WASHINGTON (AFP) - The International Monetary Fund admitted on Wednesday that there were "notable failures" in preparing the first Greek rescue that forced a second, larger bailout.
The IMF said it went ahead with the high-risk bailout using overly optimistic estimates of Greece's debt sustainability and overestimating Athens' ability to implement structural reforms.
It also said in a review of the 2010 rescue that it and its troika partners, the European Commission and the European Central Bank, had coordination problems, and differing levels of expertise and goals.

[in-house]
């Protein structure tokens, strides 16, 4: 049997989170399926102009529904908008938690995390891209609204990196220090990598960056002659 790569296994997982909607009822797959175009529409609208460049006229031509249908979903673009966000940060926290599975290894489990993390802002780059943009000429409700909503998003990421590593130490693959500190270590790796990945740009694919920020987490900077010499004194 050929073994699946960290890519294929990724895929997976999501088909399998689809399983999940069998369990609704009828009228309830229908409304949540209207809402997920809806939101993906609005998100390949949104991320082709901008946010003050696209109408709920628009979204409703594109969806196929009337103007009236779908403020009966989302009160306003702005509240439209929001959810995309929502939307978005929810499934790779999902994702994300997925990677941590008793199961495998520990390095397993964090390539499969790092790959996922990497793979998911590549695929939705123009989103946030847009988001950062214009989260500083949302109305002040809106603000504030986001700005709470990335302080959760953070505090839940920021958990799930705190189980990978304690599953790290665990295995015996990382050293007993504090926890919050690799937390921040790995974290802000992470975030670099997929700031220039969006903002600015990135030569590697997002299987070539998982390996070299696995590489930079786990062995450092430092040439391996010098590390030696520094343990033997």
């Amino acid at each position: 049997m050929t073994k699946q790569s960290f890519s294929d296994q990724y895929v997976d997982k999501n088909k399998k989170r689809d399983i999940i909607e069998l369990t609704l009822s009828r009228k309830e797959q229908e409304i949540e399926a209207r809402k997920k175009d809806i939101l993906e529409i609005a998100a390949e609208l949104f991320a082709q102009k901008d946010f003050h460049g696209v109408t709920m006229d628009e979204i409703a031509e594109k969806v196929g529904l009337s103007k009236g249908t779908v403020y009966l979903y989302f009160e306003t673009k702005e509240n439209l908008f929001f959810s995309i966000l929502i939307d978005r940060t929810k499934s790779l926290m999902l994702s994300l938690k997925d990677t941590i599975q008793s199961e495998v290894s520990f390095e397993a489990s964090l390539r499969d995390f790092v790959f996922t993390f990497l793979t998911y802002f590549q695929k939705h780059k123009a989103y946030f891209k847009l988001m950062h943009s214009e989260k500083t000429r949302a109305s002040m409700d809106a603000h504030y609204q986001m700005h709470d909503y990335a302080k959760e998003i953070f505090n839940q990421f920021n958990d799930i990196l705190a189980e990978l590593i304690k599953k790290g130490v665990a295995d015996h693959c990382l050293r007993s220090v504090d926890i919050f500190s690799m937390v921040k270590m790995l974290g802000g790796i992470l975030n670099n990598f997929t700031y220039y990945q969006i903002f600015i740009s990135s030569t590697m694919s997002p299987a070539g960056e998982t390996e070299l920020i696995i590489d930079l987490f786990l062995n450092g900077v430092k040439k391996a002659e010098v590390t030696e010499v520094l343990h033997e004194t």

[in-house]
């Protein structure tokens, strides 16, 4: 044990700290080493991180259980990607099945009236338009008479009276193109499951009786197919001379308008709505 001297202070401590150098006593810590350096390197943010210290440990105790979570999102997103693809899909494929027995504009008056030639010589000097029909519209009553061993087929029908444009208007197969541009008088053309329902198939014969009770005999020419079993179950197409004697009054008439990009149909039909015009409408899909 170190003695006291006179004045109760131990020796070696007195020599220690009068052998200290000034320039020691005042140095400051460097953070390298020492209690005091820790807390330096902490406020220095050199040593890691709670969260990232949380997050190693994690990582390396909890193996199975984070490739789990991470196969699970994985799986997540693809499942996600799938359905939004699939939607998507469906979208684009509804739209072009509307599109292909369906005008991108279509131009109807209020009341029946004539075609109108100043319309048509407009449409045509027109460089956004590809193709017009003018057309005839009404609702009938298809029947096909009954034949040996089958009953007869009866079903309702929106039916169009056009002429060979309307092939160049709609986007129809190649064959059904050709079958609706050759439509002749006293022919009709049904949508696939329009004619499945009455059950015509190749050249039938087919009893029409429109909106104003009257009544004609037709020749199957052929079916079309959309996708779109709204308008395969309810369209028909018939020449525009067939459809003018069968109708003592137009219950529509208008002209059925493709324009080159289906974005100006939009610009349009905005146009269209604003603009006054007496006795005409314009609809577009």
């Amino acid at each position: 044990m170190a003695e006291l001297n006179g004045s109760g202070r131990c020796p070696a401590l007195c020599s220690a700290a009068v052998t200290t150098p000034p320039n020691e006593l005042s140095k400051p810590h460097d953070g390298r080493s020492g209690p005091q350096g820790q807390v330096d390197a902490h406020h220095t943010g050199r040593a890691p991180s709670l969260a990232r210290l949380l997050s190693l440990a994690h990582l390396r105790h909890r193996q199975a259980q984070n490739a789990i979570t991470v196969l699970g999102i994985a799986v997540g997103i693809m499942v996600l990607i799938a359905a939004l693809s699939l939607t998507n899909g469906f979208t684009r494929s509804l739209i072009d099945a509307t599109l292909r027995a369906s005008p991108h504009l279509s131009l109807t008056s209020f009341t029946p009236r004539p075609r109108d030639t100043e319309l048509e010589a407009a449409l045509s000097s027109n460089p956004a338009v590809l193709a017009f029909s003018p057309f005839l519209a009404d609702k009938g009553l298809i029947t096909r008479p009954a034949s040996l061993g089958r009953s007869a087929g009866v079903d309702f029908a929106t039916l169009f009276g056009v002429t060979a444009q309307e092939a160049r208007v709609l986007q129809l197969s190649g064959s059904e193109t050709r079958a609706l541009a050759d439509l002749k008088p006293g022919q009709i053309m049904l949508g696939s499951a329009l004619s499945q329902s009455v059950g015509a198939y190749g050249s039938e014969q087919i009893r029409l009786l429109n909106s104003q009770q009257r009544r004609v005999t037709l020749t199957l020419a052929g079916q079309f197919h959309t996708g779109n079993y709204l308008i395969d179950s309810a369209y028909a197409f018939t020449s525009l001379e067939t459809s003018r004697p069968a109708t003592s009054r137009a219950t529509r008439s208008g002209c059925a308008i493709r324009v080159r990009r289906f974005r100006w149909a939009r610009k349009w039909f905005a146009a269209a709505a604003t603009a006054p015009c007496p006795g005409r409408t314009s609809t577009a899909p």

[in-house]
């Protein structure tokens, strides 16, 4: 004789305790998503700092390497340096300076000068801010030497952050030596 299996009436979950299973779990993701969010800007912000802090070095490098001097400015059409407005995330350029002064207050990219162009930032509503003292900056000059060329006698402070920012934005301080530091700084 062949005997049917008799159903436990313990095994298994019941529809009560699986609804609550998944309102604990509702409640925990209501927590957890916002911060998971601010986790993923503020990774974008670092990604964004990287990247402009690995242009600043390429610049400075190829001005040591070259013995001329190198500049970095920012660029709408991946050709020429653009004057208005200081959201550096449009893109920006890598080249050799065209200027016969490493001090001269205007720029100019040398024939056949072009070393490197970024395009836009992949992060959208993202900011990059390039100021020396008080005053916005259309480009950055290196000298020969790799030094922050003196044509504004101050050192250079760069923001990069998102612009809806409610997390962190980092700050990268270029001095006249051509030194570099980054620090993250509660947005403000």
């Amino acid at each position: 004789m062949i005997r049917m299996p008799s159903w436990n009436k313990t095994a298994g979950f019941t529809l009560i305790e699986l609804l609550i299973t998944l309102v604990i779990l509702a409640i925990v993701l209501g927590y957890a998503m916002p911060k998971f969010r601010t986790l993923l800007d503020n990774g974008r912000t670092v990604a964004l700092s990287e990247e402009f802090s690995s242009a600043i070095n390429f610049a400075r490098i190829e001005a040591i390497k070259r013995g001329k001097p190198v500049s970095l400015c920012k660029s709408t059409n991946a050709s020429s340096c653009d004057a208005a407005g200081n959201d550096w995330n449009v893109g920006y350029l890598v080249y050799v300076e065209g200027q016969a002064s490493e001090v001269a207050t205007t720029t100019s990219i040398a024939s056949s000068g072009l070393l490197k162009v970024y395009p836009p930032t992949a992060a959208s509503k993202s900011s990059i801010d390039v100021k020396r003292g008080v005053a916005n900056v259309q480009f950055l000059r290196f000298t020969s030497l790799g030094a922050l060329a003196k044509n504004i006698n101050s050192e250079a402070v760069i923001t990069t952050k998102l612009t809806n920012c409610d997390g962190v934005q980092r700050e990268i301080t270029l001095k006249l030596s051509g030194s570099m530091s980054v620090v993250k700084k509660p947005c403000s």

"Given the danger of contagion, the report judges the program to have been a necessity, even though the Fund had misgivings about debt sustainability," it said.
"However, there were also notable failures. Market confidence was not restored, the banking system lost 30 per cent of its deposits, and the economy encountered a much deeper-than-expected recession with exceptionally high unemployment."